Relationship Between Compensation And Motivation

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A Study of Relationship between Satisfaction with Compensation and Work Motivation

Abstract

The present study while smearing the theoretical outline based on expectancy theory studied the relationship between satisfaction with compensation and work motivation. The dimensions i.e. fixed pay, flexible pay, and benefits were studied with regard to satisfaction with compensation. The work motivation on the other hand was studied using the effort and performance dimensions. Literature research as well as practical survey consisting of self-administered questionnaire was used to study professionals in general.

The relationships between satisfaction with compensation and work motivation were examined by using Regression Analysis. The major outcomes
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Why it is important for management of an organization to consider work motivation as an important marvel. The reason is that the main goal of the management is to raise efficiency by receiving the greatest output at the lowermost cost. Therefore, any performance that contributes to better efficiency will be actions that organization will want to inspire. These actions might be being punctual, or exerting a lot of effort or coming to work. In order to make sure that an organization gets best out of its personnel it will have to accept such a reward plan that motivates the personnel to keep performing for the best interest of the…show more content…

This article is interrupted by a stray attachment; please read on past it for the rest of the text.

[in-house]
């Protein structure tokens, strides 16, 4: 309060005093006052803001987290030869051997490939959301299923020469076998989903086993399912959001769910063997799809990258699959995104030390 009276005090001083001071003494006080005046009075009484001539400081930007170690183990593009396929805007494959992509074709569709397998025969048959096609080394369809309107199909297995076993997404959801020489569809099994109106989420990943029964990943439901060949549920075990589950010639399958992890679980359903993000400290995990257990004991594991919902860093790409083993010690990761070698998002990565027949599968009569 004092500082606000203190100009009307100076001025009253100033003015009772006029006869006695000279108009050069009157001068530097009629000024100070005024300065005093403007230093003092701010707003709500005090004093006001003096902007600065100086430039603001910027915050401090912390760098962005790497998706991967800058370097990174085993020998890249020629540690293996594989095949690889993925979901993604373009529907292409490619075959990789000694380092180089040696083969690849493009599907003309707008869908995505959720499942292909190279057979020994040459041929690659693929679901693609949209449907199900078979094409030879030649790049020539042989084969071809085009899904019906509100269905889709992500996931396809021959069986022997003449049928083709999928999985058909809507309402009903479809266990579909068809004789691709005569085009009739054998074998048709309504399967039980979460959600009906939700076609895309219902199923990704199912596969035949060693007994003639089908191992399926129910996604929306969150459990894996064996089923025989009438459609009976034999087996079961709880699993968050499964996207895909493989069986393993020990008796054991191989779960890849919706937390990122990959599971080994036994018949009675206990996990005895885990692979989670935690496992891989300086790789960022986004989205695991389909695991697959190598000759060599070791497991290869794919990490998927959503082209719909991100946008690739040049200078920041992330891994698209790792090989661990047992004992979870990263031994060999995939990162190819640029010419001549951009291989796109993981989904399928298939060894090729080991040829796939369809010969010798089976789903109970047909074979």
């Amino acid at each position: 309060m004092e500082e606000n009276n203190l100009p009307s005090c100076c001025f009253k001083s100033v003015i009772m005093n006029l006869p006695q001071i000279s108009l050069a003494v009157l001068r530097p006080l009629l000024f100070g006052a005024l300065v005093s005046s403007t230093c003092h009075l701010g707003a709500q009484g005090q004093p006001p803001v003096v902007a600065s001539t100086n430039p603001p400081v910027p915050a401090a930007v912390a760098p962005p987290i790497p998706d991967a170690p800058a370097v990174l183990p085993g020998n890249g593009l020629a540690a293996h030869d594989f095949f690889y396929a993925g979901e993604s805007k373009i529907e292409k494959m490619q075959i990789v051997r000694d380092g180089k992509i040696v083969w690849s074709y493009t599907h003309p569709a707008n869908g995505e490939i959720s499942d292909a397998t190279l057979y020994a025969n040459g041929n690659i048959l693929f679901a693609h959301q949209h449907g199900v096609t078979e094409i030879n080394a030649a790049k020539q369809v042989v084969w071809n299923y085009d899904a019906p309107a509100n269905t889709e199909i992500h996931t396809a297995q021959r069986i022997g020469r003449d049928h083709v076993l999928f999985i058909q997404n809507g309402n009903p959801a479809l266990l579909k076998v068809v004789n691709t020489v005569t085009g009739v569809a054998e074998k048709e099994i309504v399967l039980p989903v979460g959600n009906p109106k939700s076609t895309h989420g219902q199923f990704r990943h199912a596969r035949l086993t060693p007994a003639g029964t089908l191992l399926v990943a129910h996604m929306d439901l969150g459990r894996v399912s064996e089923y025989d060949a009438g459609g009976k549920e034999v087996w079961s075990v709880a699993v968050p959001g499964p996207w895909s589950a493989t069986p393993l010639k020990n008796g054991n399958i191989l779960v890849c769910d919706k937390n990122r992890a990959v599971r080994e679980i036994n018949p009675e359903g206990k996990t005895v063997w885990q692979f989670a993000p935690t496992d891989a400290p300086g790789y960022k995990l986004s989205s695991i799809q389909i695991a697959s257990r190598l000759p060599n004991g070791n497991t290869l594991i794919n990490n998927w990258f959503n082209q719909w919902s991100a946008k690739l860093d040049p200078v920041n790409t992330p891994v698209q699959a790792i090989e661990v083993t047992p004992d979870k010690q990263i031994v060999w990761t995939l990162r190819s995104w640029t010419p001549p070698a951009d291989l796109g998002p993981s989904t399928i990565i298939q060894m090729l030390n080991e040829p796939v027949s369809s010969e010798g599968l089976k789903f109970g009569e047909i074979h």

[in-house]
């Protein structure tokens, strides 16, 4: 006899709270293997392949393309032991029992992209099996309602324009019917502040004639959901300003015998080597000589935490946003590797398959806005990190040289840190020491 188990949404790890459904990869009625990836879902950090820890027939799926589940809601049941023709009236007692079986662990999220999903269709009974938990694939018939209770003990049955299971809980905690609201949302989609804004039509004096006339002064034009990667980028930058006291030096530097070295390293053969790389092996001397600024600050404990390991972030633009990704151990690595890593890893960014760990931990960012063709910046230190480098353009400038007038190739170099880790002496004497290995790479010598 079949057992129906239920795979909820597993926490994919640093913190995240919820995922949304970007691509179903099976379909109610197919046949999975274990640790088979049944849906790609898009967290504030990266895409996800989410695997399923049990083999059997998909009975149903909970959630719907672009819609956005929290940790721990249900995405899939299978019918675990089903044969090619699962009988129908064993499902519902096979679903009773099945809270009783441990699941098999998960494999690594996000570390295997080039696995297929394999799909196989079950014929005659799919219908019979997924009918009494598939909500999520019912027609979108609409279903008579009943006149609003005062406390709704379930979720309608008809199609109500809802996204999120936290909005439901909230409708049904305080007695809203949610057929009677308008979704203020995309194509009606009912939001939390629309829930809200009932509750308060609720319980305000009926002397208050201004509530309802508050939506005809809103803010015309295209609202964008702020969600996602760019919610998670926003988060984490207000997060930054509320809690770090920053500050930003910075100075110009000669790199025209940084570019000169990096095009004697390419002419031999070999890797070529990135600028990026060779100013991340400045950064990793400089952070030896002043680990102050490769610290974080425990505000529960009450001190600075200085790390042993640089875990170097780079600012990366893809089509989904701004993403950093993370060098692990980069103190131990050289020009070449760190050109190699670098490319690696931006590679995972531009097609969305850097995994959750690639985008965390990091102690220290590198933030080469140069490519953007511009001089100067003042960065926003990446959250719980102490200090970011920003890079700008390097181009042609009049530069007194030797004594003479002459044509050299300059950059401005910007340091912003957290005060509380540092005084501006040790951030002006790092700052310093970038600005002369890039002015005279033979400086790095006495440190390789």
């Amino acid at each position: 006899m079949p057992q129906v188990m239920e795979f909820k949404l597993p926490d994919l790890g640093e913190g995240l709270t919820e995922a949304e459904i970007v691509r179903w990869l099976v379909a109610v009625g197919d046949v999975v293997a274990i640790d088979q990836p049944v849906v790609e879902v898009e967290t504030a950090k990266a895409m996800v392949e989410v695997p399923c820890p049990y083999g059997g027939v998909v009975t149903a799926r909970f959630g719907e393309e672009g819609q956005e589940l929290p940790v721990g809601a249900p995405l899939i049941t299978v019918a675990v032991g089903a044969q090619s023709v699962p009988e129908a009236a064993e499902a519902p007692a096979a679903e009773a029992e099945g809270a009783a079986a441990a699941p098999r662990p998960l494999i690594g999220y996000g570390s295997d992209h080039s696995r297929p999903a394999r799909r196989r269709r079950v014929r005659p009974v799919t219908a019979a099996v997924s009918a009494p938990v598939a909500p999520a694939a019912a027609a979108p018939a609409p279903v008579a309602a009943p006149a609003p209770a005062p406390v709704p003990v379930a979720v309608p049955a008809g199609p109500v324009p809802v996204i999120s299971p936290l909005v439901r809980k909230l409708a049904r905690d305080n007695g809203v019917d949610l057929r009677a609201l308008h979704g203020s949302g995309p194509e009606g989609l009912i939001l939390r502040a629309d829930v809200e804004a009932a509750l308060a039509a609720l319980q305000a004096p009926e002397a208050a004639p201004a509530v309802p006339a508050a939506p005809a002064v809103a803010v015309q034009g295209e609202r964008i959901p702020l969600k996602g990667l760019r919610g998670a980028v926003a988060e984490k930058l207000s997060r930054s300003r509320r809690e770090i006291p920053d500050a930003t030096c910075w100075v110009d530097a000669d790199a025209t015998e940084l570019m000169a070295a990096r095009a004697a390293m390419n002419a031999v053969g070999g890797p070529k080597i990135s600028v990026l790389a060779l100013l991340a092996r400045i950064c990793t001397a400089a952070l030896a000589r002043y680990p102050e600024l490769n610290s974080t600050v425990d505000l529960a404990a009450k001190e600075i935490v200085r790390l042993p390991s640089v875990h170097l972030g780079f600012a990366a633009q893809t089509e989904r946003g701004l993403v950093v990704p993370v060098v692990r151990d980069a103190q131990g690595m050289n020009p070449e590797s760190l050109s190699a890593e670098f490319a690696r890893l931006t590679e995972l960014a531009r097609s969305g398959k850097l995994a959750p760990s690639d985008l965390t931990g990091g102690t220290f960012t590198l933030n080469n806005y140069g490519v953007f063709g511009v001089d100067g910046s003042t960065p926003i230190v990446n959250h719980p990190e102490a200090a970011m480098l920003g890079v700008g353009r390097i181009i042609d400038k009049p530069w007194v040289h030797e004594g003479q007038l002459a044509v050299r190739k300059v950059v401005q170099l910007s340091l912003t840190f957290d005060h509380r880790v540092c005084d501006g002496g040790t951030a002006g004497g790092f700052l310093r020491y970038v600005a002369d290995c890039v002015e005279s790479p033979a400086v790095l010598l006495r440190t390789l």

As far back as 1911, Frederick Taylor and his scientific management associate described money as the most important factor in motivating the industrial workers to achieve greater productivity. Taylor viewed compensation and performance based pay as one of the major tools management had at its disposal to motivate personnel and to increase their productivity and reduce turnover Dulebohn, Ferris, & Stodd (1995). Money possesses significant motivating power in as much as it symbolizes intangible goals like security, power, prestige, and a feeling of accomplishment and success. Sinclair, et al. (2005) exhibits the motivational power of money with the process of job choice. They explains that money has the power to attract, retain, and motivate individuals towards higher performance. For instance, if an employee has another job offer, which offers greater financial rewards and has identical job characteristics with his current job, that worker would most probably be motivated to accept the new job

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